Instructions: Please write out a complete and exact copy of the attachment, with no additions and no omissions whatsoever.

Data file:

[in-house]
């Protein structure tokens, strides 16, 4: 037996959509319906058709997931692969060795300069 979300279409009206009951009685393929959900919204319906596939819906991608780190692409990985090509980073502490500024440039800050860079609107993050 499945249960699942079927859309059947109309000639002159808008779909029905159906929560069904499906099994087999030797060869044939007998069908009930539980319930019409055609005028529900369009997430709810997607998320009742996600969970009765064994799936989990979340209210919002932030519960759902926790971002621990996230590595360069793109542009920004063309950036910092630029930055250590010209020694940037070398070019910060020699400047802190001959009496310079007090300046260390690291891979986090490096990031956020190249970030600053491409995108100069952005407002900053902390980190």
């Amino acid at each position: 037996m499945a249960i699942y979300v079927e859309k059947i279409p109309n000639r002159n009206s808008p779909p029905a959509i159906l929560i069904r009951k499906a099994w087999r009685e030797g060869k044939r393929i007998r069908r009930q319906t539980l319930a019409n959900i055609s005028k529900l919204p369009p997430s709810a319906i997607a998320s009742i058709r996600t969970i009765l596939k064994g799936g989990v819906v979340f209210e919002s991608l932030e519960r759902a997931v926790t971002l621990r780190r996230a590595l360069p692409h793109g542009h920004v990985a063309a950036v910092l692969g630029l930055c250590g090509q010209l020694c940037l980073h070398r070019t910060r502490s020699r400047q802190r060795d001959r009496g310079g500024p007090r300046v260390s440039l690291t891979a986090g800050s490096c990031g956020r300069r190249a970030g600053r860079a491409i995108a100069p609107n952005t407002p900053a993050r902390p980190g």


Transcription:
[in-house]
């Protein structure tokens, strides 16, 4: 037996959509319906058709997931692969060795300069 979300279409009206009951009685393929959900919204319906596939819906991608780190692409990985090509980073502490500024440039800050860079609107993050 499945249960699942079927859309059947109309000639002159808008779909029905159906929560069904499906099994087999030797060869044939007998069908009930539980319930019409055609005028529900369009997430709810997607998320009742996600969970009765064994799936989990979340209210919002932030519960759902926790971002621990996230590595360069793109542009920004063309950036910092630029930055250590010209020694940037070398070019910060020699400047802190001959009496310079007090300046260390690291891979986090490096990031956020190249970030600053491409995108100069952005407002900053902390980190």
């Amino acid at each position: 037996m499945a249960i699942y979300v079927e859309k059947i279409p109309n000639r002159n009206s808008p779909p029905a959509i159906l929560i069904r009951k499906a099994w087999r009685e030797g060869k044939r393929i007998r069908r009930q319906t539980l319930a019409n959900i055609s005028k529900l919204p369009p997430s709810a319906i997607a998320s009742i058709r996600t969970i009765l596939k064994g799936g989990v819906v979340f209210e919002s991608l932030e519960r759902a997931v926790t971002l621990r780190r996230a590595l360069p692409h793109g542009h920004v990985a063309a950036v910092l692969g630029l930055c250590g090509q010209l020694c940037l980073h070398r070019t910060r502490s020699r400047q802190r060795d001959r009496g310079g500024p007090r300046v260390s440039l690291t891979a986090g800050s490096c990031g956020r300069r190249a970030g600053r860079a491409i995108a100069p609107n952005t407002p900053a993050r902390p980190g």